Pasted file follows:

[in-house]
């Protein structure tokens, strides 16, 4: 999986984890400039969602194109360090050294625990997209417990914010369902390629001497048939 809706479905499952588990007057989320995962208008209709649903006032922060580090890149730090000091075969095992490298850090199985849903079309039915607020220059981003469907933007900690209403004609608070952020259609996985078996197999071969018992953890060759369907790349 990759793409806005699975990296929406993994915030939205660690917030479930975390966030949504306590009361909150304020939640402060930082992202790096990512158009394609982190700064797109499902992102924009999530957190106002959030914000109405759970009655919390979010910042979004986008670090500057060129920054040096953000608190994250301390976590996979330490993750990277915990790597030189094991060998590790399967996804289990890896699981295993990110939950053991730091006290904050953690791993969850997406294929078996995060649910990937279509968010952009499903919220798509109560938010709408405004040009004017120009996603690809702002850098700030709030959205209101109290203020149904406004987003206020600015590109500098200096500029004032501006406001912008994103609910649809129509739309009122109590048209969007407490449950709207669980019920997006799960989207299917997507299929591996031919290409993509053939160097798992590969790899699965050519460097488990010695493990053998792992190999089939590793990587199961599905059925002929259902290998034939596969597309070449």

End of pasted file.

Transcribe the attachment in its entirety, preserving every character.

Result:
[in-house]
């Protein structure tokens, strides 16, 4: 999986984890400039969602194109360090050294625990997209417990914010369902390629001497048939 809706479905499952588990007057989320995962208008209709649903006032922060580090890149730090000091075969095992490298850090199985849903079309039915607020220059981003469907933007900690209403004609608070952020259609996985078996197999071969018992953890060759369907790349 990759793409806005699975990296929406993994915030939205660690917030479930975390966030949504306590009361909150304020939640402060930082992202790096990512158009394609982190700064797109499902992102924009999530957190106002959030914000109405759970009655919390979010910042979004986008670090500057060129920054040096953000608190994250301390976590996979330490993750990277915990790597030189094991060998590790399967996804289990890896699981295993990110939950053991730091006290904050953690791993969850997406294929078996995060649910990937279509968010952009499903919220798509109560938010709408405004040009004017120009996603690809702002850098700030709030959205209101109290203020149904406004987003206020600015590109500098200096500029004032501006406001912008994103609910649809129509739309009122109590048209969007407490449950709207669980019920997006799960989207299917997507299929591996031919290409993509053939160097798992590969790899699965050519460097488990010695493990053998792992190999089939590793990587199961599905059925002929259902290998034939596969597309070449």